The biggest, brightest Moon of the year
is almost here. On 23 June 2013, a Supermoon will be occurring. What that means is that the Moon will be closer to the Earth
than at any other time during the year - in fact, the upcoming Supermoon will be the closest encounter between the Earth and the Moon until August 2014.
The Moon will reach its closest distance to the Earth at exactly 7:32 am EDT (4:32 am PDT) on 23 June, but because it will be peaking in the early morning hours, both 22 June and 23 June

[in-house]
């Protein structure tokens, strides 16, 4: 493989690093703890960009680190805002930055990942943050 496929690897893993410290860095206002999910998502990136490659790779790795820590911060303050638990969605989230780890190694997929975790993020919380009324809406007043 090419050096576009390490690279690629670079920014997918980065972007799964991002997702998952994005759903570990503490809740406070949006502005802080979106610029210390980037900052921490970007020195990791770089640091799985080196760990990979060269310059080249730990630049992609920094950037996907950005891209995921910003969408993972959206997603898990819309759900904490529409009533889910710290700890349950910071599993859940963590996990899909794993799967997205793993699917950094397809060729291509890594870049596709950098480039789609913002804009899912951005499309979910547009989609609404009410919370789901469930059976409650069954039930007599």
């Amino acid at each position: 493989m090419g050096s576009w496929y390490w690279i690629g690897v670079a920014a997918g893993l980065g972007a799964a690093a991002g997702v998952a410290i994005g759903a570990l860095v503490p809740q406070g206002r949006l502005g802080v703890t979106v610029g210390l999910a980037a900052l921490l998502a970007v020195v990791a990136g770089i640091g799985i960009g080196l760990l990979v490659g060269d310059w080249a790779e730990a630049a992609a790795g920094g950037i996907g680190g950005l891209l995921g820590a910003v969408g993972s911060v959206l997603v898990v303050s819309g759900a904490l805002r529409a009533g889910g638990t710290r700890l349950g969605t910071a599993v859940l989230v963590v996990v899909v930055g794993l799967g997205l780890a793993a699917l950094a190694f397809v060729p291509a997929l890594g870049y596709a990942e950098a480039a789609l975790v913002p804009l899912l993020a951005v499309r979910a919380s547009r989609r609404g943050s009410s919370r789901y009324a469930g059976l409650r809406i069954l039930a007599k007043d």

will put on similar shows. So either day will be a good opportunity to see the larger-and-brighter-than-normal Supermoon.
This year the Supermoon will be up to 14% larger and 30% brighter
than a typical Full Moon is. This is a result of the Moon reaching its perigree - the closest that it gets to the Earth during the course of its orbit. During perigree on 23 June the Moon will be "only" about 221,824 miles away, as compared to the 252,581 miles away that it is at its furthest distance from the Earth (apogee). The Moon will actually be at apogee only two weeks after the Supermoon, on 7 July.